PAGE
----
Maybe the best metaphor is a tightrope-walker on a high wire. At any given moment, if you freeze-frame, they may seem to be way out of balance, leaning too far in one direction or another – but the whole performance is perfectly calibrated and all the wobbles and lurches are actually a part of maintaining balance. That’s what a good book does. Or it’s one model, at least, and something to aim for.
5) Expanding on the above, how did you find a way to merge writing a horror/Sci-Fi novel in the structure of a novel to create such a suspenseful and creepy book?
I think we’ve been living in a post-genre age for quite a while now. Genre mashups have always existed, but they’ve become more layered and sophisticated as audiences have become more knowing about storytelling tropes. Nobody bats an eye now if you write a western set in space with horror elements and a romantic sub-plot. Sorry, that sounds reductionist and crude. It’s actually a wonderful thing that you can tell a story that blends elements from multiple genres and traditions and resolves in an unexpected key.
An example that stays with me because I saw it very recently is The Nightingale, the second movie from director Jennifer Kent who gave us The Babadook. I almost didn’t watch it because from the synopsis it sounds like a rape-revenge thriller, a genre I don’t generally go within a mile of. But actually, it’s not that at all. It just uses some of the furniture, setting up your expectations so that when it modulates into something entirely different it feels like you’ve been sideswiped by a truck.
BIG HEADS UP ON BOTH THESE TRAILER
That’s what genres are for, really. Well partly they’re for marketing. But mostly they’re for telling the reader “we’re sort of in this space here”. But the glory of it is you can lie and take them somewhere else.
6) You have an incredible talent for creating characters that land readers between disgust and empathy for them. In the case of Koli, I think he is more relatable. The line about pissing in your own milk and complaining about the taste nearly knocked me out. Koli is the every man (kid) even within the apocalypse- with the same struggles and frustrations of the shrinking (non-existent) middle class. But Ursula- how about feeling something between respect and disgust? Without giving away anything- she just stirred up some mess and walked away.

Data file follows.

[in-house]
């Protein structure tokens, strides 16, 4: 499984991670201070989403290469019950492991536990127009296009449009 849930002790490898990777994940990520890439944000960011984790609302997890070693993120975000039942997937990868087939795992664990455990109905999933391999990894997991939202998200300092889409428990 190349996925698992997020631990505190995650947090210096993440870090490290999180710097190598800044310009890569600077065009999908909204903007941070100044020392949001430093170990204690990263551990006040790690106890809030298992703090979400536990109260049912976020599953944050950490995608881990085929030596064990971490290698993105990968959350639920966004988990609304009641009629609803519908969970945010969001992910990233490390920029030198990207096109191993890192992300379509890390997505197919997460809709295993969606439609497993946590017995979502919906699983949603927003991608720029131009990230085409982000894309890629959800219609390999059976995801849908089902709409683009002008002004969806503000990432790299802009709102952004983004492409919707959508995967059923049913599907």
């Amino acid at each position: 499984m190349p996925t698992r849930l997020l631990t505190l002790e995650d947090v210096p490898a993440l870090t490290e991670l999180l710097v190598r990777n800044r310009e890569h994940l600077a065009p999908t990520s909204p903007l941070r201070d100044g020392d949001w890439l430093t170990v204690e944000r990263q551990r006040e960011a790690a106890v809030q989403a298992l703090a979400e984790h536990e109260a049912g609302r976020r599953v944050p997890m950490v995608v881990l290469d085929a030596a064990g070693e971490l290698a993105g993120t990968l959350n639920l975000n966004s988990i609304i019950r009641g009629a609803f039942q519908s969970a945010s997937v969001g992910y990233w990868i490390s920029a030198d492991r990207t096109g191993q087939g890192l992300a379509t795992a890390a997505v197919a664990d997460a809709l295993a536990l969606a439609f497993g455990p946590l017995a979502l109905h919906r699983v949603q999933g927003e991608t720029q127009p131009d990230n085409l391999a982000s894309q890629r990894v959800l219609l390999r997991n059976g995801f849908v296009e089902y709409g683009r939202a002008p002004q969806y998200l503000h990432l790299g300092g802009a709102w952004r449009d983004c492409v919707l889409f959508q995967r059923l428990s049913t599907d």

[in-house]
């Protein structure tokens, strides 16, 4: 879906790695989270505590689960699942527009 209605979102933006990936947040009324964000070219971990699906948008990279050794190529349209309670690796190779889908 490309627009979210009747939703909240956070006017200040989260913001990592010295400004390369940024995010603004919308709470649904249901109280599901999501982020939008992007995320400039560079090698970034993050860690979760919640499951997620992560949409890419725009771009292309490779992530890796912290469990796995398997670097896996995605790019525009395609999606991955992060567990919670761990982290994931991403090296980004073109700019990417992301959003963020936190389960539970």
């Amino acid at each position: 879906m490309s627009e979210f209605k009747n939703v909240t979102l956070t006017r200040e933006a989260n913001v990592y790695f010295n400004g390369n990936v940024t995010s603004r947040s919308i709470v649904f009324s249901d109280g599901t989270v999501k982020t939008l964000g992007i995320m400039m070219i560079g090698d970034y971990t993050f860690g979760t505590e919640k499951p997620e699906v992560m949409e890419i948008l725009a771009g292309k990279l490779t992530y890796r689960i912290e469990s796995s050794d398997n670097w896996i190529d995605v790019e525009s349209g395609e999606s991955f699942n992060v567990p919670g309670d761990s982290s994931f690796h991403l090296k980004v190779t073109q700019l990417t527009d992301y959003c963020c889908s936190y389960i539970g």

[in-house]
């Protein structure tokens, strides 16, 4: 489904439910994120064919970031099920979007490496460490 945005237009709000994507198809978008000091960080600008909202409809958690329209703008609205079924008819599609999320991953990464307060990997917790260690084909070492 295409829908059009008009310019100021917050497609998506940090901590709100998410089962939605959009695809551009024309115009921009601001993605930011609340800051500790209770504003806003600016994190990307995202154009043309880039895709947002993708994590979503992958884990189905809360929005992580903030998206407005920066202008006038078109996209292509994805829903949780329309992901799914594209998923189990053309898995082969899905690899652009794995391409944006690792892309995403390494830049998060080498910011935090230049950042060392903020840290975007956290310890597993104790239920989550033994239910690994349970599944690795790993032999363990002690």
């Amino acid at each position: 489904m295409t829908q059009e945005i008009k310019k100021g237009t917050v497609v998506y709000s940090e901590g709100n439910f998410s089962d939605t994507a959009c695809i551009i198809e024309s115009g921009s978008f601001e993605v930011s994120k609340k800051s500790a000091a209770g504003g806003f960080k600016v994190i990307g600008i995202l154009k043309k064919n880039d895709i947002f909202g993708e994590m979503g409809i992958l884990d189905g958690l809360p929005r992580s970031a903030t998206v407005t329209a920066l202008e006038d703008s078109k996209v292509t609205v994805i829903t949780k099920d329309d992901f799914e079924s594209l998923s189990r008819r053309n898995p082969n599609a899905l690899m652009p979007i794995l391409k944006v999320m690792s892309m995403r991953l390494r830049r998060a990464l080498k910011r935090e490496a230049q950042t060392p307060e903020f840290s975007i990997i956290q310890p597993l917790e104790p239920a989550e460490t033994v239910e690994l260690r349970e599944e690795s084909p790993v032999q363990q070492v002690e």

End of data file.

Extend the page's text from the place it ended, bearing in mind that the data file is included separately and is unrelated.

I guess she did at that. But then walking away is a defining trait for her. She’s a humanitarian who hates people, if that makes any sense. She’s given a big chunk of her life to helping others, but if they get too close to her she freaks out and throws up her barricades. She only gives Koli what he asks for, ultimately. Maybe she should have thought harder about how he’d use what she gives him, but she’s not used to thinking in those terms. She’s got the weaknesses of her strengths.
7) Can you talk any about the symbolism of her role without spoiling anything?
I’m not sure what you mean by the symbolism. But I guess she stands in a long line of mysterious outsiders who come wandering into town and give the protagonist a nudge that gets them moving. She’s got other roles going forward, but that’s definitely a part of her function. Maybe she’s an externalisation of Koli’s suspicions about what might be going on in Rampart Hold.
8) If world circumstances were different, I probably would have written a fun post about how over the past couple years there has been a trend in YA and Adult sci/fi fantasy where nature and the botanical world takes revenge. Off the top of my head, I can think of at least 8 books that are out, along with a couple coming.
The Book of Koli is all about an apocalypse brought on by the rebellion of nature when people ignore climate, nature and mess with nature in ways they aren’t meant to. That’s definitely a major theme. It’s also about our relationship with our own past and our culture’s past – which means it’s very much sharing the same headspace as The Girl with All the Gifts.
You’re right, ecological themes are everywhere right now. But we tell stories about the things that are looming up big in our own minds. The trick is to tell them, so they feel new even if you’re treading over familiar ground. Everything is in the execution.
9) What, if any, are your concerns with the Book of Koli coming out in April and The Trials of Koli coming out in September?
None at all. I’m thrilled. It gives me a real sense of momentum, and I hope it will do that for readers too.
10) Being a more established author, what advice might you give to debut or just less established authors going through this time? (PS There is more writing advice towards the end)
This time? The time of coronavirus? Honestly, I’ve got nothing. It’s too far out of my experience, and all our experiences, for anything I say to be useful. Everything will contract, on the far side of this. The creative industries will probably be more conservative and risk averse as they try to stabilize themselves and get out of the red. But they’ll still be looking for the next big thing, and the trick – as always – is to try to persuade them that you might be it, so they give you a chance.
- Hone your skills.
- Keep on writing, because you get better at it the more you do.
- And use stories to stay sane and happy – that’s one of the gifts they give.
- Keep on writing, because you get better at it the more you do.
Book of Koli Review Coming Tuesday
11) Koli is a kid, at least right now, like Melanie (Girl with All the Gifts). Yet unlike most books that are automatically put in YA when the MC is under 20. Yet The Book of Koli and GWATG (as is Jay Kristoff’s Nevernight Chronicles) are categorized as adult? Why do you think that is?